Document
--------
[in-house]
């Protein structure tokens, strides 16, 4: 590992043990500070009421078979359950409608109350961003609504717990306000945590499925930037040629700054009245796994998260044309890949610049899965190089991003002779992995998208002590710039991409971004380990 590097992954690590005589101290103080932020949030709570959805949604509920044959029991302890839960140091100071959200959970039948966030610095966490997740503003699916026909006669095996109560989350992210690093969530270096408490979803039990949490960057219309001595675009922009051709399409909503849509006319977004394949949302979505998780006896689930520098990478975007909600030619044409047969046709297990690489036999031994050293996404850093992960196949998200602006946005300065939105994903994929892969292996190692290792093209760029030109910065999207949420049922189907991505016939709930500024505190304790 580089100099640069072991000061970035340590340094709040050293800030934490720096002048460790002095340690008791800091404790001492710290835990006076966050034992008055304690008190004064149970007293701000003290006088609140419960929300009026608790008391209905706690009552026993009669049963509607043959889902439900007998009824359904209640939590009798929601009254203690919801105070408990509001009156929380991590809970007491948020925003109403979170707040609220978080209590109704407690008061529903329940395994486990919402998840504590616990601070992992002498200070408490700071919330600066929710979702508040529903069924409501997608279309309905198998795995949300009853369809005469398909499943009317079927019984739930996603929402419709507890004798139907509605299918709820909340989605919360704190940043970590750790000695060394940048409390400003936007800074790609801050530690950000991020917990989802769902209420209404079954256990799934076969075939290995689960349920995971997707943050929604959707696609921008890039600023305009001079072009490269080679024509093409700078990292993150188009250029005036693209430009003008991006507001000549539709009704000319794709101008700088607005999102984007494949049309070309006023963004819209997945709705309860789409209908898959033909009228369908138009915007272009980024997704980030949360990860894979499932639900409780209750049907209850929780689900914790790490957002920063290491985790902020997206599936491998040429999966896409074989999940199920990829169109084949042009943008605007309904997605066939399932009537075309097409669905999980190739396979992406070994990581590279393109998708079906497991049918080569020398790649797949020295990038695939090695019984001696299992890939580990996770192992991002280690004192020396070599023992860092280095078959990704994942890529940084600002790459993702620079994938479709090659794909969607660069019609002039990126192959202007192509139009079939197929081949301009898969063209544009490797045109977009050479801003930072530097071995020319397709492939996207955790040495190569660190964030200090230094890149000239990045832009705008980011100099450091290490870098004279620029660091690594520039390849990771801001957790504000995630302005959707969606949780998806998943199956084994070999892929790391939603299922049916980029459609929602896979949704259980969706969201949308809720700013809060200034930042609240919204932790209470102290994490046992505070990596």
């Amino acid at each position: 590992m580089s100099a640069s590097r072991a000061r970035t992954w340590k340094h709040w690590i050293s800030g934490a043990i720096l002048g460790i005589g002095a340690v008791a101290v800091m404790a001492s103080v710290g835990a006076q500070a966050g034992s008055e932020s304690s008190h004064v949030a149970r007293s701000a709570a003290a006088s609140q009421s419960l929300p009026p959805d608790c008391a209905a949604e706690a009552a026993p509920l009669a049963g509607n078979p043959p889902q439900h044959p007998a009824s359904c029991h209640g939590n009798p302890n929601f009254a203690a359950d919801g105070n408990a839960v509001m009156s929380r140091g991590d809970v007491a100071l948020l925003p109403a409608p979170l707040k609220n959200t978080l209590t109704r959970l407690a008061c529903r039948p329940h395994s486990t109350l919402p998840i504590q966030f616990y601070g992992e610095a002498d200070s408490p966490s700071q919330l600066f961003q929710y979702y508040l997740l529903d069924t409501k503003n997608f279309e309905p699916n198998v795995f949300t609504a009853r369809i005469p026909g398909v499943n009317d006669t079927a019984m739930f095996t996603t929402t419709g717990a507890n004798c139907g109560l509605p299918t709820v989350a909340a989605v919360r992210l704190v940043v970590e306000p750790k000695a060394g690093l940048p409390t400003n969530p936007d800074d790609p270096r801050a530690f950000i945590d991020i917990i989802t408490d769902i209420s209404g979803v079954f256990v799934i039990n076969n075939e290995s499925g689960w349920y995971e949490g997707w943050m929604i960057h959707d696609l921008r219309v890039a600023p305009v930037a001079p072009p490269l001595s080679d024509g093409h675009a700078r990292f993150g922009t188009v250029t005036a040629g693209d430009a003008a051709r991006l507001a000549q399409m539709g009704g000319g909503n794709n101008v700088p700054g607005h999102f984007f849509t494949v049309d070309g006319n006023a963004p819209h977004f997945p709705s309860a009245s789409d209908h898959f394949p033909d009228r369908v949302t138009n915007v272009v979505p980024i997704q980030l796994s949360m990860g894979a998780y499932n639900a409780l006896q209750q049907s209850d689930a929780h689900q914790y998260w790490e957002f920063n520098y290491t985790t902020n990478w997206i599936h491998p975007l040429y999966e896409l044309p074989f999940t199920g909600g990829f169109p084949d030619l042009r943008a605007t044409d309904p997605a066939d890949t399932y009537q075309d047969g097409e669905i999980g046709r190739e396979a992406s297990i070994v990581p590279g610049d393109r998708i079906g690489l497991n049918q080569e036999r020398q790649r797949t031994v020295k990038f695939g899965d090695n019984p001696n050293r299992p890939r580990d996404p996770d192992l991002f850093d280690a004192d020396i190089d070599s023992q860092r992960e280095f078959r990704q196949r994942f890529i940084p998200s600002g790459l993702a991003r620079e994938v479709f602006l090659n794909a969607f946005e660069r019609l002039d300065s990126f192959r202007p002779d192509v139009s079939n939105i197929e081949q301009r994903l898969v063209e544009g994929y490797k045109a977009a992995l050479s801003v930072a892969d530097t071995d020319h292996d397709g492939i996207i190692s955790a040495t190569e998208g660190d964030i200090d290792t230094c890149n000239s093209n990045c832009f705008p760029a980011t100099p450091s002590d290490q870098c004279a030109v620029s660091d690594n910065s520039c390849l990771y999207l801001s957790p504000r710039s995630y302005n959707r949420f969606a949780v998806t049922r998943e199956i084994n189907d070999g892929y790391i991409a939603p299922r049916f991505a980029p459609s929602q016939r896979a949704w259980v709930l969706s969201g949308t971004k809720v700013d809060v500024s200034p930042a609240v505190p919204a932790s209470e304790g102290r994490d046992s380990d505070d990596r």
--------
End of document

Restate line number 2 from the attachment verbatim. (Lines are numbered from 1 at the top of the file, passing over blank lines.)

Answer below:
């Protein structure tokens, strides 16, 4: 590992043990500070009421078979359950409608109350961003609504717990306000945590499925930037040629700054009245796994998260044309890949610049899965190089991003002779992995998208002590710039991409971004380990 590097992954690590005589101290103080932020949030709570959805949604509920044959029991302890839960140091100071959200959970039948966030610095966490997740503003699916026909006669095996109560989350992210690093969530270096408490979803039990949490960057219309001595675009922009051709399409909503849509006319977004394949949302979505998780006896689930520098990478975007909600030619044409047969046709297990690489036999031994050293996404850093992960196949998200602006946005300065939105994903994929892969292996190692290792093209760029030109910065999207949420049922189907991505016939709930500024505190304790 580089100099640069072991000061970035340590340094709040050293800030934490720096002048460790002095340690008791800091404790001492710290835990006076966050034992008055304690008190004064149970007293701000003290006088609140419960929300009026608790008391209905706690009552026993009669049963509607043959889902439900007998009824359904209640939590009798929601009254203690919801105070408990509001009156929380991590809970007491948020925003109403979170707040609220978080209590109704407690008061529903329940395994486990919402998840504590616990601070992992002498200070408490700071919330600066929710979702508040529903069924409501997608279309309905198998795995949300009853369809005469398909499943009317079927019984739930996603929402419709507890004798139907509605299918709820909340989605919360704190940043970590750790000695060394940048409390400003936007800074790609801050530690950000991020917990989802769902209420209404079954256990799934076969075939290995689960349920995971997707943050929604959707696609921008890039600023305009001079072009490269080679024509093409700078990292993150188009250029005036693209430009003008991006507001000549539709009704000319794709101008700088607005999102984007494949049309070309006023963004819209997945709705309860789409209908898959033909009228369908138009915007272009980024997704980030949360990860894979499932639900409780209750049907209850929780689900914790790490957002920063290491985790902020997206599936491998040429999966896409074989999940199920990829169109084949042009943008605007309904997605066939399932009537075309097409669905999980190739396979992406070994990581590279393109998708079906497991049918080569020398790649797949020295990038695939090695019984001696299992890939580990996770192992991002280690004192020396070599023992860092280095078959990704994942890529940084600002790459993702620079994938479709090659794909969607660069019609002039990126192959202007192509139009079939197929081949301009898969063209544009490797045109977009050479801003930072530097071995020319397709492939996207955790040495190569660190964030200090230094890149000239990045832009705008980011100099450091290490870098004279620029660091690594520039390849990771801001957790504000995630302005959707969606949780998806998943199956084994070999892929790391939603299922049916980029459609929602896979949704259980969706969201949308809720700013809060200034930042609240919204932790209470102290994490046992505070990596």